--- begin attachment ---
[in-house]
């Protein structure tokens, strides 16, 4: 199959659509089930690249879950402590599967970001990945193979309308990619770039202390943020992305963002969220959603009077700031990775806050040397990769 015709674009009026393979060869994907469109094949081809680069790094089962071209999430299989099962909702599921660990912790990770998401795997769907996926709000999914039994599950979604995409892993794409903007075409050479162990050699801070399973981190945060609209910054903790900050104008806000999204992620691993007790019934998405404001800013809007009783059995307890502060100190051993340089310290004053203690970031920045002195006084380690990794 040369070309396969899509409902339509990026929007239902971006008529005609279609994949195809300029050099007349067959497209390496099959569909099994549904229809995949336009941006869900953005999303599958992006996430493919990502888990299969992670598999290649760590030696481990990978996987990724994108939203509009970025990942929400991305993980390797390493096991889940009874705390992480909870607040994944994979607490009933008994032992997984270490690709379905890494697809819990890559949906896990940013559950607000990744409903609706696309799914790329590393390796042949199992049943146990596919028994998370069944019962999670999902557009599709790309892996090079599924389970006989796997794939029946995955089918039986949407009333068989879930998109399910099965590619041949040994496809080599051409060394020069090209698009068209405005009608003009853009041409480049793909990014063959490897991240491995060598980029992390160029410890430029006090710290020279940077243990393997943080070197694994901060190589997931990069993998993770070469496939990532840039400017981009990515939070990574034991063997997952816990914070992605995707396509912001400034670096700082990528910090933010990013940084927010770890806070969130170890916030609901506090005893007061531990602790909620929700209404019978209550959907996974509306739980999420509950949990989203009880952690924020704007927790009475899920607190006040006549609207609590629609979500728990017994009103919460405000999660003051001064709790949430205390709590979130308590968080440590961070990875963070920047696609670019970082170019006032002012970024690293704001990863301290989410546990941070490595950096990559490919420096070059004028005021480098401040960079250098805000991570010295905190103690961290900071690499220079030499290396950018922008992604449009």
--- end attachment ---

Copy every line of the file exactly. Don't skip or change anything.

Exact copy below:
[in-house]
């Protein structure tokens, strides 16, 4: 199959659509089930690249879950402590599967970001990945193979309308990619770039202390943020992305963002969220959603009077700031990775806050040397990769 015709674009009026393979060869994907469109094949081809680069790094089962071209999430299989099962909702599921660990912790990770998401795997769907996926709000999914039994599950979604995409892993794409903007075409050479162990050699801070399973981190945060609209910054903790900050104008806000999204992620691993007790019934998405404001800013809007009783059995307890502060100190051993340089310290004053203690970031920045002195006084380690990794 040369070309396969899509409902339509990026929007239902971006008529005609279609994949195809300029050099007349067959497209390496099959569909099994549904229809995949336009941006869900953005999303599958992006996430493919990502888990299969992670598999290649760590030696481990990978996987990724994108939203509009970025990942929400991305993980390797390493096991889940009874705390992480909870607040994944994979607490009933008994032992997984270490690709379905890494697809819990890559949906896990940013559950607000990744409903609706696309799914790329590393390796042949199992049943146990596919028994998370069944019962999670999902557009599709790309892996090079599924389970006989796997794939029946995955089918039986949407009333068989879930998109399910099965590619041949040994496809080599051409060394020069090209698009068209405005009608003009853009041409480049793909990014063959490897991240491995060598980029992390160029410890430029006090710290020279940077243990393997943080070197694994901060190589997931990069993998993770070469496939990532840039400017981009990515939070990574034991063997997952816990914070992605995707396509912001400034670096700082990528910090933010990013940084927010770890806070969130170890916030609901506090005893007061531990602790909620929700209404019978209550959907996974509306739980999420509950949990989203009880952690924020704007927790009475899920607190006040006549609207609590629609979500728990017994009103919460405000999660003051001064709790949430205390709590979130308590968080440590961070990875963070920047696609670019970082170019006032002012970024690293704001990863301290989410546990941070490595950096990559490919420096070059004028005021480098401040960079250098805000991570010295905190103690961290900071690499220079030499290396950018922008992604449009």